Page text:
The built-in microphone is located on the side of the computer, next to the headphone jack. This is not an ideal placement ince it could pick up keyboard and fan noise. It should be located up by the webcam, like on Apple’s MacBook Pro

The relatively few number of ports is a tradeoff you should consider,or you can just plan on picking up a USB hub of some kind.

Is it TOO Thin and Light?

The slimmer a gadget is the better in general. But there can be some negative things about being too thin and light. When typing with my (very large) hands, the MacBook Air moves a bit when using it on my lap. It simply doesn’t have enough weight to remain rock steady like my 15″ MacBook Pro and most business-oriented notebooks.

The MacBook Air feels pretty solid, but I do hear the occasional worrisome creek when moving it around. I’ve also become paranoid about damaging the display. There just doesn’t seem to be enough material on the lid of the display to protect it from much of a ding.

The transparent Apple logo on the laptop lid is visible on the screen when the screen is dimmed to the minimum. When using my MacBook Air outdoors for the first time I thought my display was defective. With screen brightness at a normal level the logo doesn’t shine through. The logo is clearly visible on the display when the display is asleep. This probably won’t bother you on a daily basis, but it feels off.

Lack of an Optical Drive

The MacBook Air doesn’t come with an optical drive, which is just fine for a lot of users like me. It can be a challenge however for those without an external DVD drive or another computer with a disc drive.

When I get a new computer I generally sit with it for quite a while, loading a bunch of applications onto it via DVD. Most of my software was boxed up since I got the MacBook Air while in the midst of a move. I ended up downloading most of my software, including Adobe CS5 Master Collection, Aperture and iWork. Downloading Gigabytes of data isn’t exactly fun, especially if you don’t have a speedy ISP.

I think that a lot of consumers still expect to get an optical drive with their laptops and Apple could please these people with a cheap external drive.

Sealed Battery

One thing that I dislike about all of Apple’s current MacBooks is the fact that the battery is not user serviceable. Sure, they last a lot longer than they used to, but this puts a major limit on mobility. I was just fine flying cross country with the MacBook Air as it lasts well over its 7 hour spec with a few minor tweaks, but what happens when I need more than that?  The lack of  swappable batteries gives me battery anxiety, despite the fact that battery life is excellent. The sealed battery also means you’ll have to bring your MacBook Air in for repair once the battery wears beyond what you’re comfortable with.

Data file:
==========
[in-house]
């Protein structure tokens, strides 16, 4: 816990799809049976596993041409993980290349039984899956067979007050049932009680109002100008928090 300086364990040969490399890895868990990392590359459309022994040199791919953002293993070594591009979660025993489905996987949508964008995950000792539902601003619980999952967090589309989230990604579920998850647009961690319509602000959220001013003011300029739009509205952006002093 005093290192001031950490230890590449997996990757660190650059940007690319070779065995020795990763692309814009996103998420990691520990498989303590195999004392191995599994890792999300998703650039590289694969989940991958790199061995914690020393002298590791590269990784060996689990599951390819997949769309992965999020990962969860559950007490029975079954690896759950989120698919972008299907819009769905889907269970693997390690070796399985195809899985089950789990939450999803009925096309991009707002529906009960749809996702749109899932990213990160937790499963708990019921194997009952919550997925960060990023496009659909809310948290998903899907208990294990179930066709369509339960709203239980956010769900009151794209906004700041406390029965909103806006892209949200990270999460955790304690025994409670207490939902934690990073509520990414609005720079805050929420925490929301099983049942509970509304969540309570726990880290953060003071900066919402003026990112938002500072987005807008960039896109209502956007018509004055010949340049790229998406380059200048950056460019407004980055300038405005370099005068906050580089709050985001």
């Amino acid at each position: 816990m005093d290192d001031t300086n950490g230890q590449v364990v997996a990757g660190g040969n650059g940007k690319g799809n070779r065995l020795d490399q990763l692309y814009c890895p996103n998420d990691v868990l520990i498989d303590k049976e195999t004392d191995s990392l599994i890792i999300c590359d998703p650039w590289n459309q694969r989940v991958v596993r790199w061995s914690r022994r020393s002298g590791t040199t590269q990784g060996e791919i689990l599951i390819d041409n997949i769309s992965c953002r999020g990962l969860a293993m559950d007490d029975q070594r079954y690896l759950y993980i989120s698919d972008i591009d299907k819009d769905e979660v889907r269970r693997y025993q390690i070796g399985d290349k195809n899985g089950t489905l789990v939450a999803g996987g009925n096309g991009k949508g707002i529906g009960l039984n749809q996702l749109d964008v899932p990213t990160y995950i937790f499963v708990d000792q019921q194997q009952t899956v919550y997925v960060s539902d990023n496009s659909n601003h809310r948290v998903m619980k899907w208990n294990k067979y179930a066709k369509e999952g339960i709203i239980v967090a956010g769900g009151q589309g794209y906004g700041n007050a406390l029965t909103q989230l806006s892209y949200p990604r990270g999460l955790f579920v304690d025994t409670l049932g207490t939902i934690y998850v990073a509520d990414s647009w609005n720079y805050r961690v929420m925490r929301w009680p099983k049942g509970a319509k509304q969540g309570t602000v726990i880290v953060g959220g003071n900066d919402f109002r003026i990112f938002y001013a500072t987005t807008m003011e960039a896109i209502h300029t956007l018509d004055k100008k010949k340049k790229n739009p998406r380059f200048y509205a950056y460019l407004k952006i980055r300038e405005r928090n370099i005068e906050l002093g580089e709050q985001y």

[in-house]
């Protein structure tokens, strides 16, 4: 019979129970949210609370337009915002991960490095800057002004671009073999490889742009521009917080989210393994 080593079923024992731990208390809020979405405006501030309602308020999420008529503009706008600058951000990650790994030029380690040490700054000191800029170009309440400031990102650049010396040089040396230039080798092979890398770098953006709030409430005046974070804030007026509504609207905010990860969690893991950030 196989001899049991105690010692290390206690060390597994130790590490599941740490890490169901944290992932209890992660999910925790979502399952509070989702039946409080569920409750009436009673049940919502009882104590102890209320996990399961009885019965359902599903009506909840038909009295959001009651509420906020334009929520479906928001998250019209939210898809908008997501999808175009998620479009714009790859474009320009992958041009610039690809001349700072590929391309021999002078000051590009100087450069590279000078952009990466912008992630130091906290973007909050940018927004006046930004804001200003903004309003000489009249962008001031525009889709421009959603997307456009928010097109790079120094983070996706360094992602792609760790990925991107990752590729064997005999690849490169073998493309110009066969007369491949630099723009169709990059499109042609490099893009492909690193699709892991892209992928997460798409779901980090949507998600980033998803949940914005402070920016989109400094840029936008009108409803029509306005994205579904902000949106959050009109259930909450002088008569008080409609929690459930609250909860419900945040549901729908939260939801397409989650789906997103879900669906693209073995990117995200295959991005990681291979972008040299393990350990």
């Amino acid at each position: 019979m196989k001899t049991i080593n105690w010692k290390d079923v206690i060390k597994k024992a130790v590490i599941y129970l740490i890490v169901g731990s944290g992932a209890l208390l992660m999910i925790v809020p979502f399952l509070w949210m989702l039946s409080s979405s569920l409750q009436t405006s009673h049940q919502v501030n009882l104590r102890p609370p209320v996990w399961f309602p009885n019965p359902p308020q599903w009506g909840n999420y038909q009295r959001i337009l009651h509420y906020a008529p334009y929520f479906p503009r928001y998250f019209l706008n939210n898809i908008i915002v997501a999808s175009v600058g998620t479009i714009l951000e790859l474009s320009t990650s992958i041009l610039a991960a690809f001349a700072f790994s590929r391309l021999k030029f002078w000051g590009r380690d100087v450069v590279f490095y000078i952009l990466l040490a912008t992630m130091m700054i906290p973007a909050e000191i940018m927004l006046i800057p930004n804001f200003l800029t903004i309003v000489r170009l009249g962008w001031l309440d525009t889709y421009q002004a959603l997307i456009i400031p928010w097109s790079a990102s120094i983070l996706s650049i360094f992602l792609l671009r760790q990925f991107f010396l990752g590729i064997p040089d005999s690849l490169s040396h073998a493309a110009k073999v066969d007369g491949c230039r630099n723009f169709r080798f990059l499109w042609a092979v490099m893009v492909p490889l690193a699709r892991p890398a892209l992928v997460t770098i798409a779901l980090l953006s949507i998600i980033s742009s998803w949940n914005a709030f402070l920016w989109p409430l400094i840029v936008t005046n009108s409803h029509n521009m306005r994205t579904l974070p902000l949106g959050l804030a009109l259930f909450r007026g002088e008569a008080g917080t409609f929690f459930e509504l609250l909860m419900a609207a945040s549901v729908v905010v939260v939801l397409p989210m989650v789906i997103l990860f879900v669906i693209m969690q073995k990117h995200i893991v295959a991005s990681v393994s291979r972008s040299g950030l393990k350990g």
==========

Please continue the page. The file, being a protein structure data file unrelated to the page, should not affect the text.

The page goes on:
Relatively Slow Processor

If you’re like me and do a lot of multimedia work the Intel Core 2 Duo processors are going to be too slow to do heavy lifting. The MacBook Air utilizes the NVIDIA 320M graphics for a lot of things, but the processor can still be a choke point for processor intensive tasks. If you run apps that need straight processing horsepower you may be better suited with a Core i5 or Core i7 equipped MacBook.

No Remote or IR

Not having an IR sensor to work with a remote control might not matter to some users, but those who present slideshows and media will miss the feature, which is found on Apple’s full-sized MacBooks. You’ll have to use a presenter mouse with a USB dongle or a Bluetooth radio instead.

No Memory Upgrades

I opted for a MacBook Air with 4GB of RAM , which is a must-have if you’re running multimedia applications like CS5 Photoshop. By default the MacBook Air comes with 2GB of memory and it’s not upgradeable. As you may know, having extra memory speeds up any system. Besides allowing you to have a whole bunch of apps open at one time, a surplus of memory reduces the number of bits and bytes that have to be sent back and forth between RAM and the storage drive.

You can never have enough memory and offering just 2GB with most configurations is a bad thing. At these prices 4GB should be the standard offering.


The MacBook Air is relatively cool compared to Apple’s MacBook Pros with beefier offerings.When the CPU and GPU are cranking the case can still become hot though. The bottom of the MacBook Air is completely sealed, which may be for cosmetic reasons, but Apple should offer better ventilation to keep the MacBook Air as cool as possible. The highest CPU temperature I’ve observed is 176-degrees Fahrenheit. As I write this it bounces between 115 and 131 degrees. The enclosure is 93 degrees and the left palm rest is 90 degrees.